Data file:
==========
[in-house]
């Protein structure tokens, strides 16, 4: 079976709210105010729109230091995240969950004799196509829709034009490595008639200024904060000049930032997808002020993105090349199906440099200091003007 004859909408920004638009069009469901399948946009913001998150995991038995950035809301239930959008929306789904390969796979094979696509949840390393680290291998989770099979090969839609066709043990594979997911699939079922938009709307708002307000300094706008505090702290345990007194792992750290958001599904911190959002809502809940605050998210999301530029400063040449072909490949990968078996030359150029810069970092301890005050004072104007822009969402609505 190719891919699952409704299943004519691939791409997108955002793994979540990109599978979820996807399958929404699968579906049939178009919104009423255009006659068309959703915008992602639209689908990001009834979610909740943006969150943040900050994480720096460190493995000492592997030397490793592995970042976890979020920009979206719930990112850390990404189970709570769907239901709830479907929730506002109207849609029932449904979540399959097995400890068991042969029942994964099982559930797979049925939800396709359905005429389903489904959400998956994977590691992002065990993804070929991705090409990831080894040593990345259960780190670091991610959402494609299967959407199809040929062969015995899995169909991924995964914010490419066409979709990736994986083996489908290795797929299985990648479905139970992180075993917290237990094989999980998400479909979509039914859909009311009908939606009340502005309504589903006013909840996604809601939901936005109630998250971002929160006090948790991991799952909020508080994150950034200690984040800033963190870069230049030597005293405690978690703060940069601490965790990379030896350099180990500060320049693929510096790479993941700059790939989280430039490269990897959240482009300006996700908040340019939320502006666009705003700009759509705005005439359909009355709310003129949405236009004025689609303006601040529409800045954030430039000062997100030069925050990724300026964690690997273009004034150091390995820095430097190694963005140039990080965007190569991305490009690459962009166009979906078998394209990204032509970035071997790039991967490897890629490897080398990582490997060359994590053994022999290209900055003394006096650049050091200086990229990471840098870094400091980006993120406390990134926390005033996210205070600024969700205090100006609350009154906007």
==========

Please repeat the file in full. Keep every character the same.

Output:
[in-house]
């Protein structure tokens, strides 16, 4: 079976709210105010729109230091995240969950004799196509829709034009490595008639200024904060000049930032997808002020993105090349199906440099200091003007 004859909408920004638009069009469901399948946009913001998150995991038995950035809301239930959008929306789904390969796979094979696509949840390393680290291998989770099979090969839609066709043990594979997911699939079922938009709307708002307000300094706008505090702290345990007194792992750290958001599904911190959002809502809940605050998210999301530029400063040449072909490949990968078996030359150029810069970092301890005050004072104007822009969402609505 190719891919699952409704299943004519691939791409997108955002793994979540990109599978979820996807399958929404699968579906049939178009919104009423255009006659068309959703915008992602639209689908990001009834979610909740943006969150943040900050994480720096460190493995000492592997030397490793592995970042976890979020920009979206719930990112850390990404189970709570769907239901709830479907929730506002109207849609029932449904979540399959097995400890068991042969029942994964099982559930797979049925939800396709359905005429389903489904959400998956994977590691992002065990993804070929991705090409990831080894040593990345259960780190670091991610959402494609299967959407199809040929062969015995899995169909991924995964914010490419066409979709990736994986083996489908290795797929299985990648479905139970992180075993917290237990094989999980998400479909979509039914859909009311009908939606009340502005309504589903006013909840996604809601939901936005109630998250971002929160006090948790991991799952909020508080994150950034200690984040800033963190870069230049030597005293405690978690703060940069601490965790990379030896350099180990500060320049693929510096790479993941700059790939989280430039490269990897959240482009300006996700908040340019939320502006666009705003700009759509705005005439359909009355709310003129949405236009004025689609303006601040529409800045954030430039000062997100030069925050990724300026964690690997273009004034150091390995820095430097190694963005140039990080965007190569991305490009690459962009166009979906078998394209990204032509970035071997790039991967490897890629490897080398990582490997060359994590053994022999290209900055003394006096650049050091200086990229990471840098870094400091980006993120406390990134926390005033996210205070600024969700205090100006609350009154906007």